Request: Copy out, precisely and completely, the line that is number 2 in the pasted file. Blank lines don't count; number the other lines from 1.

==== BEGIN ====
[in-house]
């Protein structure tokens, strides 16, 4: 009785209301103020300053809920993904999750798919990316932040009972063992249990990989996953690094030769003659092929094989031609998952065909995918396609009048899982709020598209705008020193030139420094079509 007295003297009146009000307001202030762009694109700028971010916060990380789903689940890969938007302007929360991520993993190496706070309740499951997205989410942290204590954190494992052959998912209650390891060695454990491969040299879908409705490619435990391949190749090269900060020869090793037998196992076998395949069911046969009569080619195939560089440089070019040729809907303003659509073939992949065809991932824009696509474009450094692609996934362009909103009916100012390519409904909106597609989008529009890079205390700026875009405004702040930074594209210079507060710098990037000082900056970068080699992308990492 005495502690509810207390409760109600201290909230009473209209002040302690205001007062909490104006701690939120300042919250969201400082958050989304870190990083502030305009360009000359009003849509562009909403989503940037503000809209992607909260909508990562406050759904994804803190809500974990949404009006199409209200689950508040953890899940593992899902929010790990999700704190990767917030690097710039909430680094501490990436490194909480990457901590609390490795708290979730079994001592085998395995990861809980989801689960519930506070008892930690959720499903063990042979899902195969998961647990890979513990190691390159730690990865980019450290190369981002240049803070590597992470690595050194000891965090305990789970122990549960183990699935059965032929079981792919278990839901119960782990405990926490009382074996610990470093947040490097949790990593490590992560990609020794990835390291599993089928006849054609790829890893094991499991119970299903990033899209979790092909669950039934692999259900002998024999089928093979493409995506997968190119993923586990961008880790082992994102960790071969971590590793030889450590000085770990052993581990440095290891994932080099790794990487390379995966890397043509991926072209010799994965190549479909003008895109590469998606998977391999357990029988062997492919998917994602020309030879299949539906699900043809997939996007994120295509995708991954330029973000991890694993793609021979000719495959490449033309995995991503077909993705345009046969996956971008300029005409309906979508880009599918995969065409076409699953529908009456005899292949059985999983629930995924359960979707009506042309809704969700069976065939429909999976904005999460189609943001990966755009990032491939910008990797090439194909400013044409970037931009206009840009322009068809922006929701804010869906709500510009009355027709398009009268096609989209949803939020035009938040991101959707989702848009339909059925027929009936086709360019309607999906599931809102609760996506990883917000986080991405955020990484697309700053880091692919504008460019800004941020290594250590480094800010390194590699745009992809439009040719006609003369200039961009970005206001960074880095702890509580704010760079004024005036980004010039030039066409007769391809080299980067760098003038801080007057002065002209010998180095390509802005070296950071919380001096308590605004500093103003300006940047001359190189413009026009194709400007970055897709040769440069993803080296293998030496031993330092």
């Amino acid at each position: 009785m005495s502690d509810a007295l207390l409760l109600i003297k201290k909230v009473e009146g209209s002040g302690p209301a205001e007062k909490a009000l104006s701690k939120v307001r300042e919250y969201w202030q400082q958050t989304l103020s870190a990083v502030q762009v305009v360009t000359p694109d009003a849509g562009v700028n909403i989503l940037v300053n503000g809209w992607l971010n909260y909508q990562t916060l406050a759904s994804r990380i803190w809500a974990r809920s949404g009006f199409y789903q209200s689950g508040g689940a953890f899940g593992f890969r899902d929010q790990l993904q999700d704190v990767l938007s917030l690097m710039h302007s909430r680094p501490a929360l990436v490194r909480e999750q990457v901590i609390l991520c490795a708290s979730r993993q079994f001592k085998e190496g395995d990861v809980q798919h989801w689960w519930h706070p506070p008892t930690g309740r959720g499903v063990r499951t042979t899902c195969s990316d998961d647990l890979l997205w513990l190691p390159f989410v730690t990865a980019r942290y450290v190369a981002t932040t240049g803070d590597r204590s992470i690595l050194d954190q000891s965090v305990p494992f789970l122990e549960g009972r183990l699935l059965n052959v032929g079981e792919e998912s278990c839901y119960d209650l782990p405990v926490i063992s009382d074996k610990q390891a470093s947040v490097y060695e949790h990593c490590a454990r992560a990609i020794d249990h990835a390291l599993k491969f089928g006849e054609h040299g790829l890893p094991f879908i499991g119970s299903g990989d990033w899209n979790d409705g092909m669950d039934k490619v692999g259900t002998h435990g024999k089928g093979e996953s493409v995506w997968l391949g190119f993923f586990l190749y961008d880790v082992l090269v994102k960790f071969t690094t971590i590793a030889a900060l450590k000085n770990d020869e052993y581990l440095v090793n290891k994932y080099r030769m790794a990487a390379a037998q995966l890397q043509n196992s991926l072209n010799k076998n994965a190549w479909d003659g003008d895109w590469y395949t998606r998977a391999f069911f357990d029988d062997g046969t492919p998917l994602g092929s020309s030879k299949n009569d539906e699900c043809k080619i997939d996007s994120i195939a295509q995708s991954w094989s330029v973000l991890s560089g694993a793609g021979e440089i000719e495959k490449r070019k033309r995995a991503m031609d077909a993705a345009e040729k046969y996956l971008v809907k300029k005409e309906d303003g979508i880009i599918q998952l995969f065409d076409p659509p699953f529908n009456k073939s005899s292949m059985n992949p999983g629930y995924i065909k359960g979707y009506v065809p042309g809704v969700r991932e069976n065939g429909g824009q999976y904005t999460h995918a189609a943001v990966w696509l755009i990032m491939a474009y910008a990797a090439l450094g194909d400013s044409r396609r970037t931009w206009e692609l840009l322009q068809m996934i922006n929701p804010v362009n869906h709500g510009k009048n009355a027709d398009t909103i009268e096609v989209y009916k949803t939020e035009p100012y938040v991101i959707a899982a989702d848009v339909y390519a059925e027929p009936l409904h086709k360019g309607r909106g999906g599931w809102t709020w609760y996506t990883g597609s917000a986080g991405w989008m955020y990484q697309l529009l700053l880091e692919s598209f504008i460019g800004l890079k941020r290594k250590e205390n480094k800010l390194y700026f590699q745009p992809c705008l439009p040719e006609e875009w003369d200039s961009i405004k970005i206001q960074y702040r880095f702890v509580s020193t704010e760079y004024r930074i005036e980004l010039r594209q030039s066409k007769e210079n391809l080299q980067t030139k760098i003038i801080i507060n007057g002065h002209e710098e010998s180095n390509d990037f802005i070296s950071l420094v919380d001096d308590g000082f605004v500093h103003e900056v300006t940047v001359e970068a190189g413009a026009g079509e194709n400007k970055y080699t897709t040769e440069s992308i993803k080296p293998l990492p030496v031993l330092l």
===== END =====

């Protein structure tokens, strides 16, 4: 009785209301103020300053809920993904999750798919990316932040009972063992249990990989996953690094030769003659092929094989031609998952065909995918396609009048899982709020598209705008020193030139420094079509 007295003297009146009000307001202030762009694109700028971010916060990380789903689940890969938007302007929360991520993993190496706070309740499951997205989410942290204590954190494992052959998912209650390891060695454990491969040299879908409705490619435990391949190749090269900060020869090793037998196992076998395949069911046969009569080619195939560089440089070019040729809907303003659509073939992949065809991932824009696509474009450094692609996934362009909103009916100012390519409904909106597609989008529009890079205390700026875009405004702040930074594209210079507060710098990037000082900056970068080699992308990492 005495502690509810207390409760109600201290909230009473209209002040302690205001007062909490104006701690939120300042919250969201400082958050989304870190990083502030305009360009000359009003849509562009909403989503940037503000809209992607909260909508990562406050759904994804803190809500974990949404009006199409209200689950508040953890899940593992899902929010790990999700704190990767917030690097710039909430680094501490990436490194909480990457901590609390490795708290979730079994001592085998395995990861809980989801689960519930506070008892930690959720499903063990042979899902195969998961647990890979513990190691390159730690990865980019450290190369981002240049803070590597992470690595050194000891965090305990789970122990549960183990699935059965032929079981792919278990839901119960782990405990926490009382074996610990470093947040490097949790990593490590992560990609020794990835390291599993089928006849054609790829890893094991499991119970299903990033899209979790092909669950039934692999259900002998024999089928093979493409995506997968190119993923586990961008880790082992994102960790071969971590590793030889450590000085770990052993581990440095290891994932080099790794990487390379995966890397043509991926072209010799994965190549479909003008895109590469998606998977391999357990029988062997492919998917994602020309030879299949539906699900043809997939996007994120295509995708991954330029973000991890694993793609021979000719495959490449033309995995991503077909993705345009046969996956971008300029005409309906979508880009599918995969065409076409699953529908009456005899292949059985999983629930995924359960979707009506042309809704969700069976065939429909999976904005999460189609943001990966755009990032491939910008990797090439194909400013044409970037931009206009840009322009068809922006929701804010869906709500510009009355027709398009009268096609989209949803939020035009938040991101959707989702848009339909059925027929009936086709360019309607999906599931809102609760996506990883917000986080991405955020990484697309700053880091692919504008460019800004941020290594250590480094800010390194590699745009992809439009040719006609003369200039961009970005206001960074880095702890509580704010760079004024005036980004010039030039066409007769391809080299980067760098003038801080007057002065002209010998180095390509802005070296950071919380001096308590605004500093103003300006940047001359190189413009026009194709400007970055897709040769440069993803080296293998030496031993330092």